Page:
Executives ranked that the “lack of adequate leadership” willing to embrace the trend, as well as the “lack of adequate technology” to implement, are the top two impediments to adapting into the Gig Economy. Despite the obvious benefits and the increasing number of primary (full-time) and secondary (part-time) gig workers in Singapore, businesses have been slow to make the transition.

The long-established tasks of job posting, applicant screening, matching, hiring, done by recruitment agencies and online recruiting platforms are time-consuming, impractical, and costly for gig work. These traditional platforms also do not provide a way to monitor work output in real-time, especially with work that needs to be done locally. On top of these hurdles, Singapore businesses have a unique need of tapping into a specific labour niche, that of Singaporeans and Permanent Residents (PR).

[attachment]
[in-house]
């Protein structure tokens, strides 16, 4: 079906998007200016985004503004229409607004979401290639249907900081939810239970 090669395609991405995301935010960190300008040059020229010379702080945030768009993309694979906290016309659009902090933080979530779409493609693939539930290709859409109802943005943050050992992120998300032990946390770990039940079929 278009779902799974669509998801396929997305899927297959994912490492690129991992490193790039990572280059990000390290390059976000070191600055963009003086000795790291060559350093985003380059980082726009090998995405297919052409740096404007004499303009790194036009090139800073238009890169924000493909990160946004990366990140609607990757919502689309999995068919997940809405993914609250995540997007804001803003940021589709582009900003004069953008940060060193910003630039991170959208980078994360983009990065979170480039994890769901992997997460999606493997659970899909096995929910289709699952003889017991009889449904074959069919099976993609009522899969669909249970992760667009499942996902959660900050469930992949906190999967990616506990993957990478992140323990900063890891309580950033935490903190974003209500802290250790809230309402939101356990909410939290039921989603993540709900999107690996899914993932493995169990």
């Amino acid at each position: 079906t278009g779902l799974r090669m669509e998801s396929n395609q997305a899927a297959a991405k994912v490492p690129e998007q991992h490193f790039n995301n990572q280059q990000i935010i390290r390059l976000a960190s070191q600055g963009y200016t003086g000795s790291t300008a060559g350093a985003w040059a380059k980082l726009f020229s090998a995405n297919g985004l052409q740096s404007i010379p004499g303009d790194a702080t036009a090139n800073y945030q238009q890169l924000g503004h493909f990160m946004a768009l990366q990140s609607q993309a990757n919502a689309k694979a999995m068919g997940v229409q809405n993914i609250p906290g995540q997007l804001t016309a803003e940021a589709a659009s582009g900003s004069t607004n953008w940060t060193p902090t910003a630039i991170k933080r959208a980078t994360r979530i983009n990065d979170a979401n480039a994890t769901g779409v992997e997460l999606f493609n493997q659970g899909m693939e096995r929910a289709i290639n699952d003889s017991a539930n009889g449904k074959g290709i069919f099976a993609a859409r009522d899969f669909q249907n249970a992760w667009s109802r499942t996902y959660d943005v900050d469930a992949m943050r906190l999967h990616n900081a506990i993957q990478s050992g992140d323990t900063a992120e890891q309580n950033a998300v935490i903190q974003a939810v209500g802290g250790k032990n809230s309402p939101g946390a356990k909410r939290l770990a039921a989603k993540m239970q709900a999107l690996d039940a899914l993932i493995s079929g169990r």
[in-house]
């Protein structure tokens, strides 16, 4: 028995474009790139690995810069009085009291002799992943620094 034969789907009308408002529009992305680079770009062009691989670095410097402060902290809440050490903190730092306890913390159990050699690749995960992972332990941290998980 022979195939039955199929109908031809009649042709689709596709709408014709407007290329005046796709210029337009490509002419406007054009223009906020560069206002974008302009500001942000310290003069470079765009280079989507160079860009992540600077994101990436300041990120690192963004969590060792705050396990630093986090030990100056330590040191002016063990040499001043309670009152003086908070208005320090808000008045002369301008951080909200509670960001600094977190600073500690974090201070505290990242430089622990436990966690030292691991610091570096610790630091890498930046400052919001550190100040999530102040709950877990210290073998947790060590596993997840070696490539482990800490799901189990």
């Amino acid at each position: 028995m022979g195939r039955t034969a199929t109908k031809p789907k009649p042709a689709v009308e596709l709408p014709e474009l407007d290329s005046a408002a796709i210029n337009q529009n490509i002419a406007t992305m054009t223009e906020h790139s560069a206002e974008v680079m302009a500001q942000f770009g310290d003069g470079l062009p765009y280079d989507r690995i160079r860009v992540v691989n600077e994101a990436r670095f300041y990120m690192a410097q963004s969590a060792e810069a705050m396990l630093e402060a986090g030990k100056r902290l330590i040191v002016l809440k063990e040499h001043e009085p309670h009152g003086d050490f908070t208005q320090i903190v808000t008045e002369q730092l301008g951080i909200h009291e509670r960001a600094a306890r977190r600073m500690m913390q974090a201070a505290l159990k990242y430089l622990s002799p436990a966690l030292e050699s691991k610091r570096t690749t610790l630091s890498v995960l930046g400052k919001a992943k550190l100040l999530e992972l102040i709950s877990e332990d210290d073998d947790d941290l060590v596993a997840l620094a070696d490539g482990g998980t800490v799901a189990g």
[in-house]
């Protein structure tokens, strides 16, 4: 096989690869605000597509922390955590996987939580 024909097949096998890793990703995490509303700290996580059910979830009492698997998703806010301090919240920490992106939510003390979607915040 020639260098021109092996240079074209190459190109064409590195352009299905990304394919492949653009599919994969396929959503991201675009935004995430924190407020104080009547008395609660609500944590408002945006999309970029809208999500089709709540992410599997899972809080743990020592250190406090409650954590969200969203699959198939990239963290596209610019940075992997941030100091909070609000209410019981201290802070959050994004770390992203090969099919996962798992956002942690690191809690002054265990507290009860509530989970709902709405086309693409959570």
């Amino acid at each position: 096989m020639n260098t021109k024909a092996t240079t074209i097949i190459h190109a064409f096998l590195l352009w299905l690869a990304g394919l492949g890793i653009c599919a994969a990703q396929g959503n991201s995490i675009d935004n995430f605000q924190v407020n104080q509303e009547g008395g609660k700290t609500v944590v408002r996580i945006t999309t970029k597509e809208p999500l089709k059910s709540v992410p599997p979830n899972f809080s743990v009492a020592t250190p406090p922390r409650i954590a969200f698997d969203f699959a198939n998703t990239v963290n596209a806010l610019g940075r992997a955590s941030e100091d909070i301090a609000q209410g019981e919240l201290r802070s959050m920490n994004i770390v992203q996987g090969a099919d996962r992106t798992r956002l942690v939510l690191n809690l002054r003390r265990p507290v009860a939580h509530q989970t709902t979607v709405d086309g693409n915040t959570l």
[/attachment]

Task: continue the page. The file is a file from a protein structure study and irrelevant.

In SBF’s National Business Survey 2016/17, respondents nominated high operating costs (68%) and manpower issues (66%) as two of the biggest challenges they face in doing business. Manpower issues were broken down further as: rising labour costs, manpower rules and regulations, attracting and retaining younger workers.

Lawyer and Entrepreneur Rebecca Chiu saw these challenges, and in 2016 decided to establish MyWork Global with the aim of creating a platform that would aid businesses in Singapore that want to make the Gig Economy transition. Last April 2017, MyWork Global launched its mywork app. To date, the app now has over 50,000 verified Singaporeans and PR gig workers that businesses hire for ad-hoc tasks via their smartphone.

The rising Gig Economy trend, along with the release of the mywork app, has the potential to address Singapore’s labour shortage and cost. Accenture’s research highlights that having an ad-hoc workforce “delivered results faster and at lower cost than with conventional methods 60% of the time”. An ad-hoc workforce is not only more efficient and cost-effective, but also grants organizations the ability to change rapidly, adapt, and even innovate in ways that were not possible before.